Southern Grass Emerald

Chlorissa cloraria

Checklist Number
70.307 [B&F: 1670a]

Record will require further evidence, at least a good photograph, unless CMR is aware recorder has confidence in identification


Authority:(Hübner, [1813])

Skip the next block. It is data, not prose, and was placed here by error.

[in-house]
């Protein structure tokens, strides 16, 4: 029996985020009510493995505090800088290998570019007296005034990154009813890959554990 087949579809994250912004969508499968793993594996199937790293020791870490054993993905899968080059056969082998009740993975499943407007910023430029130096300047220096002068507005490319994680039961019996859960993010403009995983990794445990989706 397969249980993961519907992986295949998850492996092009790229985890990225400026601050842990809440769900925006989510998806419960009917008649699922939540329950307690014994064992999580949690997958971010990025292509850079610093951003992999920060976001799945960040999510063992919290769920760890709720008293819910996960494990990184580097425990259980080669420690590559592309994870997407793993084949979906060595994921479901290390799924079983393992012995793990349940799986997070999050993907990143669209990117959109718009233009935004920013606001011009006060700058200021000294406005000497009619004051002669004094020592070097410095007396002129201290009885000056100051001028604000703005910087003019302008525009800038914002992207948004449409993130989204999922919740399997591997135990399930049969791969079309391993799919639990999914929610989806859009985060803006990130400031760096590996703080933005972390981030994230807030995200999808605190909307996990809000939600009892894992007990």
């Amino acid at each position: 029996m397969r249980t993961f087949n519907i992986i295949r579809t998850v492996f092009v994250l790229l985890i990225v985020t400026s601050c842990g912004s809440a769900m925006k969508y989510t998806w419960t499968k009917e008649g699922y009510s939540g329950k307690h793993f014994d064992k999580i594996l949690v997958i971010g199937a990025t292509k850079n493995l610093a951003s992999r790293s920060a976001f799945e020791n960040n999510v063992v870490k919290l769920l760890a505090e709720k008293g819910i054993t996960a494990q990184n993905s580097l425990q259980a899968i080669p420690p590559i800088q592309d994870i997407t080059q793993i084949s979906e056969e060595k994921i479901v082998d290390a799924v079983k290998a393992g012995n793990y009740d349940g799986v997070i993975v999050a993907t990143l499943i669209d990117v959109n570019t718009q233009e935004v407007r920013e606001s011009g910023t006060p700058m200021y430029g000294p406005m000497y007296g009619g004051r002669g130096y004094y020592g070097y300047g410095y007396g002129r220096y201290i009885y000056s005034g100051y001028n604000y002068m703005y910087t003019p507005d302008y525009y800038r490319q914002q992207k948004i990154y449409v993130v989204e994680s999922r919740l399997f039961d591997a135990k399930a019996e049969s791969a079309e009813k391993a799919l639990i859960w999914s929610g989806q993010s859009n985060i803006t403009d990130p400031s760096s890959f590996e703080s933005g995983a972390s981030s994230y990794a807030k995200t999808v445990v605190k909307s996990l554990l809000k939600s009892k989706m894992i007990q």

Local on the Channel Islands. Research by P H Sterling and P Costen (Sterling and Costen, 2010) has identified that all records of Small Grass Emerald Chlorissa viridata from the Channel Islands are actually referable to C. cloraria, a species known from Europe from Spain into Russia but with a distinct southerly bias. The two very closely related species occur in very different habitats, with the Channel Island cloraria occurring amongst gorse on cliff tops, as opposed to viridata in mainland Britain which frequents damp and boggy areas in heathland; it was this distinction that first prompted the investigation. It is intriguing that the island population is quite substantially removed from the nearest colonies on mainland France, but research in collections indicated that it has been present on Guernsey since at least 1862 and on Jersey since at least 1903 (when recorded as Small Grass Emerald). Unlikely to be recorded in Hampshire or on the Isle of Wight. Wingspan 24-27 mm. The two species are quite similar but, apart from being quite distinctive in the male genitalia, can be distinguished on wing coloration (deep green on present species versus bright green), wing shape but perhaps most obviously, the hindwing postmedian line has a distinct zigzag towards the dorsum on cloraria. While in Europe cloraria is mainly bivoltine, the Channel Island populations are univoltine between late May and early July. The foodplant has not been positively established, although adults appear to have an affinity with Gorse; captive rearing attempts have so far proved inconclusive.